Religion pervades the ACE environment. Our school was typical: run as a private school by the church, allowing them to be exclusive by only accepting the children of church members.

The day started with morning devotions or assembly, which included recitation of the Pledge of Allegiance to the Bible and the Pledge of Allegiance to the Christian Flag, a short homily or a longer-form lecture/sermon based on a Bible passage, prayer, collective recitation of a passage of Scripture, and the singing of hymns and worship songs.

Prayer was then further incorporated into the day in the form of grace at lunch, at the end of the day, and by the promotion of prayer before studying or taking a test.

We were required to memorise and recite a passage of Scripture each month, (for example, 1 Corinthians 13, or Psalm 121, which was a requirement for accession to Honour Roll (an elite group of students who got extra privileges) with failure to be able to recite the passage resulting in the student being required to stay behind after school for “Remedial Scripture” during which they are required to memorise the new month’s passage, typically through verbal or written repetition.

Needless to say, religious doctrines and beliefs were also incorporated into the school rules and discipline system, which were codified into a handbook, of which every student had a copy. For example, beliefs around modesty were key to the girl’s dress code (including the requirement that they wear uniform underwear, which would be inspected), and ideas of Christian sexual morality were enforced through the gross misconduct rules.

This strict disciplinary approach was central to the way in which we were taught, too. The emphasis was very much on self-teaching and rote learning, delivered through workbooks known as Packets of Accelerated Christian Learning (PACEs), and classrooms consisted of individual cubicles known as ‘offices’, designed to prevent pupils from interacting with one another and to promote silence and intense, completely unsustainable concentration at all times. Even when calling over members of staff (to get permission to complete a test, or mark work, or in the event that a student needed academic assistance), we had to place a small flag on a shelf on top of their office.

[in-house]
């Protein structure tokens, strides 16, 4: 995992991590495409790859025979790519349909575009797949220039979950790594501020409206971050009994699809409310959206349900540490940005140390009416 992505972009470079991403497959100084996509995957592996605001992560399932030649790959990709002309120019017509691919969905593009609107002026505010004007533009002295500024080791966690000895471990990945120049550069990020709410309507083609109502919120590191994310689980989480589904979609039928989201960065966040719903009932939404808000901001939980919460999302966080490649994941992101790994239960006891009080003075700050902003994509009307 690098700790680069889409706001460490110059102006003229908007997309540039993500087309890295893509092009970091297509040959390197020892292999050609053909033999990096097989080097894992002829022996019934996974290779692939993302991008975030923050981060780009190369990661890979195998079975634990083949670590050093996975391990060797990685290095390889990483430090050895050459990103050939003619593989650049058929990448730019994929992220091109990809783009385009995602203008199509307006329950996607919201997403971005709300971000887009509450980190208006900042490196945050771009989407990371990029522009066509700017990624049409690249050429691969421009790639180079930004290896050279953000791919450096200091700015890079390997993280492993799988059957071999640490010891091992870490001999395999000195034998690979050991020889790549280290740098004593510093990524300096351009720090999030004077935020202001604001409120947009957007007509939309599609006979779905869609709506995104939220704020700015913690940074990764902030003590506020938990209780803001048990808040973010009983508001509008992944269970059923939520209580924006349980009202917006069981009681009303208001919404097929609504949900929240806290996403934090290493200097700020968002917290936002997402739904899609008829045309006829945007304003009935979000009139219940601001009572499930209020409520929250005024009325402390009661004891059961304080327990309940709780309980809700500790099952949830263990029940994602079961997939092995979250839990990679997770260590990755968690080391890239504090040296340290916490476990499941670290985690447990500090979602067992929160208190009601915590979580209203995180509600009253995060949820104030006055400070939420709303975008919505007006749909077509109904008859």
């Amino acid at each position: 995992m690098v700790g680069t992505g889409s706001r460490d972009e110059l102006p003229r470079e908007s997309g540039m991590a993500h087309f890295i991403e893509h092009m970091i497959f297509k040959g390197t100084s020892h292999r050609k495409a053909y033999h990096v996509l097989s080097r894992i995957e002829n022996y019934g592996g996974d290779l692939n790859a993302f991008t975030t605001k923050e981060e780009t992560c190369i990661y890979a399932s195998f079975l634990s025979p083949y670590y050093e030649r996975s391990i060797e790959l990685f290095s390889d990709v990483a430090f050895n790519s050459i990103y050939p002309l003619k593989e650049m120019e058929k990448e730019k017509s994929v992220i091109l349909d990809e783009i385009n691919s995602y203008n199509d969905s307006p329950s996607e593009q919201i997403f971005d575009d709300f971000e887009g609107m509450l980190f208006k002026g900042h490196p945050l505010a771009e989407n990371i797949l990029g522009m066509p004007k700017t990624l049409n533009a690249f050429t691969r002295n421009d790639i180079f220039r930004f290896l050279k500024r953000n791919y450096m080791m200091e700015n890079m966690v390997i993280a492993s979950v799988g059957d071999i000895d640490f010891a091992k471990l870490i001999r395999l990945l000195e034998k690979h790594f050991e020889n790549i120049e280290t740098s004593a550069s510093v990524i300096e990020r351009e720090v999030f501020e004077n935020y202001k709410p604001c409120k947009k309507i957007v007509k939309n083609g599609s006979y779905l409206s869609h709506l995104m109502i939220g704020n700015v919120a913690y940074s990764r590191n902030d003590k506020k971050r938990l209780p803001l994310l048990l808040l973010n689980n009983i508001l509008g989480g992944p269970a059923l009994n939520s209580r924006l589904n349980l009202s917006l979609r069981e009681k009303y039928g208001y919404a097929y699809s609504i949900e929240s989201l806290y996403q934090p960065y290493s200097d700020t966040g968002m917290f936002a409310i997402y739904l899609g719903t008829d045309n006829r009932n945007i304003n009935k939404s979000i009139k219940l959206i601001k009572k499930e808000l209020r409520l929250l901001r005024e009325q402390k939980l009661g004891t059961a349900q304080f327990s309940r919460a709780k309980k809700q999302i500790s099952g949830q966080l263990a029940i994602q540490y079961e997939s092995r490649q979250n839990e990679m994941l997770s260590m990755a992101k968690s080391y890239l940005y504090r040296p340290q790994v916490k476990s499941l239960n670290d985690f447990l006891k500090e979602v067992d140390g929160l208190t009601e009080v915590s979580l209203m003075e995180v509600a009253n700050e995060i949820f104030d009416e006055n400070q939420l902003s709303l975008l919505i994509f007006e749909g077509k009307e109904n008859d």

It’s important to know, too, that our school of around sixty students was exclusively made up of children of members of the church, who were overwhelmingly white, exclusively cisgender and heterosexual, and male-dominated. Within that context, the content of PACEs was fairly predictable.

The educational comic strips feature a number of black and minority ethnic (BAME) characters, each group of whom occupy separate schools and churches. As a result, BAME characters rarely interact with white characters, and the majority of the strips focus on the white church and school. In addition, even when teaching about different cultures in social studies, the cultures are portrayed as unsophisticated, ungodly and even demonic, sometimes to the level of the idea of the noble savage.

PACEs promote women’s subservience to the male head of the household, with rigidly defined gender roles and jobs. Women are expected to undertake housework, cooking and, if they have a career, caring professions, whilst men are expected to be career-focussed, to undertake DIY tasks and to lead the household. There is a strict code of appearance for women which is promoted in PACEs (the men’s code is restricted to hair style and requirement to wear “men’s” clothing); this code is reinforced within the school environment, with girls and women required to wear skirts and/or dresses.

PACEs state that homosexuality is a perversion of God’s plan, and that HIV can be avoided by adhering to a rigid moral code. This was also reflected in school rules, in which identifying as gay can typically result in (at best) punishment and (at worst) expulsion and/or public shaming and prayer.

ACE is an exclusively Christian system, and PACEs describe people of other faiths as worshipping demons or false gods. In addition, atheists are described as rebelling against God and seeking to undermine God’s plan for the world.

PACEs espouse political views which align themselves with right-wing conservative values, and explicitly criticise anything which is seen as left-wing or socialistic, including systems of social welfare.

Disabled characters are all-but invisible in PACEs, and when they are mentioned it tends to be in the context of the results of sin (for example, when one character injures another in a road traffic incident). The training given to Supervisors and Monitors on the subject of learning disabilities is limited at best, and promotes un-evidenced, anti-scientific and counter-productive policies which may cause harm to students.

Lastly, and there’s plenty more I could say, ACE schools are isolationist to their core. First, the church considered themselves to be the only true Christians in the area, which is why members of other churches were excluded from attendance at the school. Second, the school didn’t participate in intermural activities, and, since the students were all children of members of the same church, all socialisation was with the same limited group of young people, whether at school, youth group, Sunday school or church.

The isolation was further enhanced by the uniform, which was markedly different to that worn by pupils at all other schools in the area. This meant that the other schools saw us as targets for abuse as we walked to and from school, conveniently proving the evilness of other schools, and further isolating us from the outside world.